TR: Erasmus School, Hawthorn. Erasmus School is part of a worldwide family of schools. At the heart of the school's curriculum is a belief that a good education leads one to truth and fulfillment. The school teaches a Philosophy of Unity. The curriculum is inspired by classical works of art, music and literature. Latin and Sanskrit are study options in the curriculum. Erasmus School was established in 1996 and now has 125 primary school pupils. It is governed and staffed by members of the School of Philosophy, Melbourne. It is quite an exciting environment for young children. 

I teach Kathakali on Tuesdays during school term. I choreographed the whole school's student performance of Ramayana in December 2005. I also included the Erasmus pupils in the story of Ramayana in my Deeparchana program at the BMW Edge Theatre, Melbourne in 2007. It was very satisfying that these productions involving the young children were highly appreciated. 

SK: How did you chance upon the Louise Lightfoot collection? 
TR: Monash University recognized my contributions to dance and dance education and the Arts in Australia and appointed me as an Honorary Fellow in the Department of Music. This was indeed a great honour. Louise Lightfoot had donated all of her archival material to the Music Department which was stored in the Department.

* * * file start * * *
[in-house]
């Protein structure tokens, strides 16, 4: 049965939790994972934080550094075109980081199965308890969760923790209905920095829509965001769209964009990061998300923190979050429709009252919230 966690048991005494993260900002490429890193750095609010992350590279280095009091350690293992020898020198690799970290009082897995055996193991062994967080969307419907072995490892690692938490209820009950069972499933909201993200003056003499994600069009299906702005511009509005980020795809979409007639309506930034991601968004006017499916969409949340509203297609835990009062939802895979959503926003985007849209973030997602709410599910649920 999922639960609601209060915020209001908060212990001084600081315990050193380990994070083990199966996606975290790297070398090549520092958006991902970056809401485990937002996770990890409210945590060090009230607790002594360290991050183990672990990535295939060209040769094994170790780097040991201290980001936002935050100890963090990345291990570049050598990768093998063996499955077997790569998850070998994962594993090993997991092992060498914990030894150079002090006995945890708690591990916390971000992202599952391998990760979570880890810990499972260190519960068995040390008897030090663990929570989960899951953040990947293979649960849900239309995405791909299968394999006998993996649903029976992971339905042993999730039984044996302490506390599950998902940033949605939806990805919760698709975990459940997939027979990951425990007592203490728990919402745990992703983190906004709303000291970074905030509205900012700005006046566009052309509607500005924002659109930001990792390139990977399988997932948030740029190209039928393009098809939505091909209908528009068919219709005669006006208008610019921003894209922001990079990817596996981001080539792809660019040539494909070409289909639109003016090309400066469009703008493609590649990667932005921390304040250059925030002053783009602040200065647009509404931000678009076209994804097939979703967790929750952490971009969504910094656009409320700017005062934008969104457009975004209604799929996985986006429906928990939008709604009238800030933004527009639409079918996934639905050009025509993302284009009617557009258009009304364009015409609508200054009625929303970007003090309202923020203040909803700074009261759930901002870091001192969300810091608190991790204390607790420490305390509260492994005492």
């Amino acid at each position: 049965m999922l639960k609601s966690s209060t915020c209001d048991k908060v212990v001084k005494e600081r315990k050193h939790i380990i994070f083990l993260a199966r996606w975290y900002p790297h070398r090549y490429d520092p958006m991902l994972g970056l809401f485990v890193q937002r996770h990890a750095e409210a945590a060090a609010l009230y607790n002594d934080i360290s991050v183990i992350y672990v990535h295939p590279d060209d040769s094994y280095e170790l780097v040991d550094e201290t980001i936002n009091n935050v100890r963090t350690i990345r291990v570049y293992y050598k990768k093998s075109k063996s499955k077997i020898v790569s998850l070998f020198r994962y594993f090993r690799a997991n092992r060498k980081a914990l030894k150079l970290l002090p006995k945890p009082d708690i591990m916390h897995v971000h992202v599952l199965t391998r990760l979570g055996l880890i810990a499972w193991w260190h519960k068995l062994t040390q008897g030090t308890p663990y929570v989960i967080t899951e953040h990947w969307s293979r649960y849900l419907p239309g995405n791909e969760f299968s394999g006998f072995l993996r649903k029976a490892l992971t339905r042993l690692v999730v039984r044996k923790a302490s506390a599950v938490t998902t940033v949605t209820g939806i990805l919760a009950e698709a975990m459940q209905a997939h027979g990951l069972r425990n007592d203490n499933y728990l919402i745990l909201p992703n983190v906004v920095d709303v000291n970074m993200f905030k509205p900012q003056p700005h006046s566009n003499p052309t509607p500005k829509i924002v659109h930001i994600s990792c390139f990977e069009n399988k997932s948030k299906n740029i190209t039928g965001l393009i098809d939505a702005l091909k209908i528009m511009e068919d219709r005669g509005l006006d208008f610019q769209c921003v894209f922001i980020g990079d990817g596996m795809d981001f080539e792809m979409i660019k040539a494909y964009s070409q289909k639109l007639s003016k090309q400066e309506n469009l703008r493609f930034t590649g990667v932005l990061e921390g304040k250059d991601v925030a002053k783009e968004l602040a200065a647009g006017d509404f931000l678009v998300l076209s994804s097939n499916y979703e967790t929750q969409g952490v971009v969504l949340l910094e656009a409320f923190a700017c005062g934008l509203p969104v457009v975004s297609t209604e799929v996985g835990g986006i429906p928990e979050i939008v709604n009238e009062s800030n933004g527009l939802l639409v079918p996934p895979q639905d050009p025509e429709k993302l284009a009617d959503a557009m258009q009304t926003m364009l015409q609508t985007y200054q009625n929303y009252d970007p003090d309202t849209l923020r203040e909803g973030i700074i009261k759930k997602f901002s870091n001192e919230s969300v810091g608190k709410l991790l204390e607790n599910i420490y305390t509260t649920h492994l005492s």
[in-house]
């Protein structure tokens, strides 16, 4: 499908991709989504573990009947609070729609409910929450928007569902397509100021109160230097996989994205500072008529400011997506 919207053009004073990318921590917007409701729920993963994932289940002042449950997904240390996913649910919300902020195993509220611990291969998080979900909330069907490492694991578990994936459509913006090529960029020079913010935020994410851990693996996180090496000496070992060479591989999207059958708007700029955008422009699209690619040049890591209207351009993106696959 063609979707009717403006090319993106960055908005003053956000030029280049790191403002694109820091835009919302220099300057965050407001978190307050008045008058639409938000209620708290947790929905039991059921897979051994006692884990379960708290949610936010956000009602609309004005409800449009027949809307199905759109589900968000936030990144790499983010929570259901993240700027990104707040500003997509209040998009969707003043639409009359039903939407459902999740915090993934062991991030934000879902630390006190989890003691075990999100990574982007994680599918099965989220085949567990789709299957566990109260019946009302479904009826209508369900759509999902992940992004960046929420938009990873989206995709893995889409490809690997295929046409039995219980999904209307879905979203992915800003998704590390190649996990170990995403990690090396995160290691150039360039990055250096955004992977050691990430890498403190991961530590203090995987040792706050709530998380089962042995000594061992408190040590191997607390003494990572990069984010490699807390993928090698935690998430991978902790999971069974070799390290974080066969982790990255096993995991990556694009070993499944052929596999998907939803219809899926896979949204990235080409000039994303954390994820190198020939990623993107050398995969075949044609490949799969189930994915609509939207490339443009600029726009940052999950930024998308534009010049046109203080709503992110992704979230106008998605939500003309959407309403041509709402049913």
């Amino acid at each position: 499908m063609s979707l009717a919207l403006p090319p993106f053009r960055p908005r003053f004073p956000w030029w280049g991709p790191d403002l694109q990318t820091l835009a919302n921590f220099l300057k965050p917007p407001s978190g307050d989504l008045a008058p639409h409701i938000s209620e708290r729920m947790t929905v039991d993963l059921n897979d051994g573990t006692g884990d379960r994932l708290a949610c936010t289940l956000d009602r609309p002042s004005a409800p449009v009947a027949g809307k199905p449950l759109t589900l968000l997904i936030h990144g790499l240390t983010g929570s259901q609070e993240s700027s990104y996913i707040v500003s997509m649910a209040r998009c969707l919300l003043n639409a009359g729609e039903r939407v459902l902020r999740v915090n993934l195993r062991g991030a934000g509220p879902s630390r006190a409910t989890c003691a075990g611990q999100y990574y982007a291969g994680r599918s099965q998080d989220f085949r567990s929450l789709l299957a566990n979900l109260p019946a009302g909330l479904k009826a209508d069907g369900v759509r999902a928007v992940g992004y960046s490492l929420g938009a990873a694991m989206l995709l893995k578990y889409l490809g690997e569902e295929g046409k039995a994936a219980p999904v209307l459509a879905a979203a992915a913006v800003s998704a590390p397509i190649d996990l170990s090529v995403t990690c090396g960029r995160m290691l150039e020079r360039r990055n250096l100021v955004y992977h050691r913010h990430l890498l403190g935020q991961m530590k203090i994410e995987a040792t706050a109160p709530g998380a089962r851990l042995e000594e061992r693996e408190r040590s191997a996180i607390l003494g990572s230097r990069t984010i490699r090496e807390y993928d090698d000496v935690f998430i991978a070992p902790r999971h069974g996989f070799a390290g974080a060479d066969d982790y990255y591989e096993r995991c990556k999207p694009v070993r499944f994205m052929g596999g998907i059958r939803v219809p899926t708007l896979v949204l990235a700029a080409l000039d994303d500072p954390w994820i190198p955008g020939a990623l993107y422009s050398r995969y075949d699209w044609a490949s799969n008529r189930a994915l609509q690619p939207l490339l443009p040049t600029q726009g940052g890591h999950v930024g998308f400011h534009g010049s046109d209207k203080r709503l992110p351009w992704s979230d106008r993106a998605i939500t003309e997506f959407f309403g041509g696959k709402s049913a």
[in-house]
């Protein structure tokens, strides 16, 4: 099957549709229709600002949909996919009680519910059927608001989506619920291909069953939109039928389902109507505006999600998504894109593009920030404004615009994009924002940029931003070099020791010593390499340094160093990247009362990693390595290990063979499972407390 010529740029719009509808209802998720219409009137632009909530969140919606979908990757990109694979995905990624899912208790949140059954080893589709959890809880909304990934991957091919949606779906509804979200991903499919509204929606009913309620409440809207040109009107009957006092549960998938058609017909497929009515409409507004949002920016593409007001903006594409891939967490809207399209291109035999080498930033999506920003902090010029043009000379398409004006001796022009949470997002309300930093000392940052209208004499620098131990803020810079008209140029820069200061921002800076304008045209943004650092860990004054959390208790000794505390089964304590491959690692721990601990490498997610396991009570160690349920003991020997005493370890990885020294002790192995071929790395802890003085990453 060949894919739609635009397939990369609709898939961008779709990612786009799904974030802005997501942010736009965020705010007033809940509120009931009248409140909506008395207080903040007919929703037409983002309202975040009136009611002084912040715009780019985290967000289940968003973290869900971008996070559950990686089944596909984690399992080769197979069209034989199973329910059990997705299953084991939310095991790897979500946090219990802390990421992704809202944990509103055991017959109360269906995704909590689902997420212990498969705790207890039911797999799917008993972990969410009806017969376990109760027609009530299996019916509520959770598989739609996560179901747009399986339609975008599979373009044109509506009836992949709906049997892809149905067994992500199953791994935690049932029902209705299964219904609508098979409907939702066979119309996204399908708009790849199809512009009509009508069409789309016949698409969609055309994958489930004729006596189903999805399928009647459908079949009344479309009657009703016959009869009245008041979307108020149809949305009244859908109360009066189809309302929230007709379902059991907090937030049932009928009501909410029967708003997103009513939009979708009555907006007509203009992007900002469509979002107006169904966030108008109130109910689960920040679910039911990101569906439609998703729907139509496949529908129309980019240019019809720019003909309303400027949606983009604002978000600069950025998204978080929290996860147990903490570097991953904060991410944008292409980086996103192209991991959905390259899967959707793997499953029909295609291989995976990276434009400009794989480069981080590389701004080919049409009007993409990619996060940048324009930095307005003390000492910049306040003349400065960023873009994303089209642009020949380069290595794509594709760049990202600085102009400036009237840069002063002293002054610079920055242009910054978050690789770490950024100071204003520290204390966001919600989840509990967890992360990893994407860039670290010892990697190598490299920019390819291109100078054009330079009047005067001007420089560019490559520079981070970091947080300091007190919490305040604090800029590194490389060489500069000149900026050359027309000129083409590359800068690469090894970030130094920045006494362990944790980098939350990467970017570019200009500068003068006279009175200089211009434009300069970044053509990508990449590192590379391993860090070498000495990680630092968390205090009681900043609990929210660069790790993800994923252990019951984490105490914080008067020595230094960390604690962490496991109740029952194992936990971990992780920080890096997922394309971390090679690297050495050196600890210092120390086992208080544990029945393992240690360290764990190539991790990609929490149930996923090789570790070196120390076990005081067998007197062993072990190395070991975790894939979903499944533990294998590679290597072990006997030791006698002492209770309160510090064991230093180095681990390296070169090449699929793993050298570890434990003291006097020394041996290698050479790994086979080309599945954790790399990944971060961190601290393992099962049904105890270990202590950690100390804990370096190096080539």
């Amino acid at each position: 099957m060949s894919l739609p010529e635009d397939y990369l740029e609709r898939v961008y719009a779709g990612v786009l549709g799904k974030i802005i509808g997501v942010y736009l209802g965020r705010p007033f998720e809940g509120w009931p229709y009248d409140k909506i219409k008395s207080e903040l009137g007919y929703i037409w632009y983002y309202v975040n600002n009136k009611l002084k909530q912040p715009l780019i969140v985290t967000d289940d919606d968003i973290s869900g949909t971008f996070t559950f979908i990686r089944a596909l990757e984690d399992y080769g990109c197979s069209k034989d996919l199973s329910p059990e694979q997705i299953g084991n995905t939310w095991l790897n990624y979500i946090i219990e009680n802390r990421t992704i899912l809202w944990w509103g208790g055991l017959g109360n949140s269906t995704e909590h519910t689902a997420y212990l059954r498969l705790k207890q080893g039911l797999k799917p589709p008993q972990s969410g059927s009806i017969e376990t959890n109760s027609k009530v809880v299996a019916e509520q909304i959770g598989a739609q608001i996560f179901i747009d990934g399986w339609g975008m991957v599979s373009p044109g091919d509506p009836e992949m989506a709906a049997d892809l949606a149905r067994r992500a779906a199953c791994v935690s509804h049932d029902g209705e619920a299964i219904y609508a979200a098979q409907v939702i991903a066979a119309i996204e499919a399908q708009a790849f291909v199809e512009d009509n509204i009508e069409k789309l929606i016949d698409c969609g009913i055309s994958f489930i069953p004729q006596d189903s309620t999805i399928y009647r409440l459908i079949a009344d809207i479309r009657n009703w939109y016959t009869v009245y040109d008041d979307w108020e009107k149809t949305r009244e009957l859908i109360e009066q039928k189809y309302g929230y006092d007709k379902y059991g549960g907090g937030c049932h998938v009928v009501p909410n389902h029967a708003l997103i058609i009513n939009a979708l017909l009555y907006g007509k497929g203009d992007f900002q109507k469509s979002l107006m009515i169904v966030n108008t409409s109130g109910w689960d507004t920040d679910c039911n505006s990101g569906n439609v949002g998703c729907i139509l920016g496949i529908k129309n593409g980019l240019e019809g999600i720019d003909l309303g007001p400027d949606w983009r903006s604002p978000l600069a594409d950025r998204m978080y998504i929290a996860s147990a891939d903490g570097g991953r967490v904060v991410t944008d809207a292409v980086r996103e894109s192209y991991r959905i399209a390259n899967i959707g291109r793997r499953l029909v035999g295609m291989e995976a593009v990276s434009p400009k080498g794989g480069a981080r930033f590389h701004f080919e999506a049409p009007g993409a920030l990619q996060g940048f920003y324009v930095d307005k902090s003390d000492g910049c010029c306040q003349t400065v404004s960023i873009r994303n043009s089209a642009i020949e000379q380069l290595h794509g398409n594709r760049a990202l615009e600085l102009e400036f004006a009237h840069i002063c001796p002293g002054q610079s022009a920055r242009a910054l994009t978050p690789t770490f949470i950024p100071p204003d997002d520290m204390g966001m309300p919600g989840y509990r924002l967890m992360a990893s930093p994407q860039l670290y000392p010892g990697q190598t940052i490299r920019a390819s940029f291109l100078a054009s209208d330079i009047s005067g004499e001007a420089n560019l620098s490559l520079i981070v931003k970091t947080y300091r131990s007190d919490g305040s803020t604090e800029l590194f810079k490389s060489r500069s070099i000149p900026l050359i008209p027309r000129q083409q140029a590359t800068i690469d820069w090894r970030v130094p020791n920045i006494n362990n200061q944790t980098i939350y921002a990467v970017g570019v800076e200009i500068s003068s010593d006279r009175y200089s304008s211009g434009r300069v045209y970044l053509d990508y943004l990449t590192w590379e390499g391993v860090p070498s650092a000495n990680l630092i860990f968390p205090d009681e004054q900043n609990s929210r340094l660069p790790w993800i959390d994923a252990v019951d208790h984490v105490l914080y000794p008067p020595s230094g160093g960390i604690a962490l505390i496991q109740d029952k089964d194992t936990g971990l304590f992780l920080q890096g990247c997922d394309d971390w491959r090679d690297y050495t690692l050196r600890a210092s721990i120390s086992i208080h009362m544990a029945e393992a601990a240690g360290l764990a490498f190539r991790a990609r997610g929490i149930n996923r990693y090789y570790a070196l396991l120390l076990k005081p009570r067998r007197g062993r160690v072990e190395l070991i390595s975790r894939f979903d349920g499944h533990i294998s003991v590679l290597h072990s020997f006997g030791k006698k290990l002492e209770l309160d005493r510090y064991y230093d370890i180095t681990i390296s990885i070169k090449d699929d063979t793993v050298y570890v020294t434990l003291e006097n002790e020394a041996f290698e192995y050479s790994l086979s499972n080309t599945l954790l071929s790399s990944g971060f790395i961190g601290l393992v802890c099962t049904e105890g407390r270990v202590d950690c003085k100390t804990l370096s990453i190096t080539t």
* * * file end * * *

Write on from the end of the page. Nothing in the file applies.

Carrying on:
Until I opened the trunk stored in the archives of Monash University's Music department all those years ago, Louise Lightfoot had been nothing more than a name to me. But once I began delving through its contents - the diaries, papers and artistic mementos - the spell was cast. I was so inspired by what I discovered from Lightfoot's mementoes that I created a dance theatre show about the life of this fascinating Australian expatriate. Premiered in both Australia and India, 'Temple Dreaming' interweaves Lightfoot's and my stories, two immigrants dedicated to maintaining the powerful, highly stylized form of Kathakali.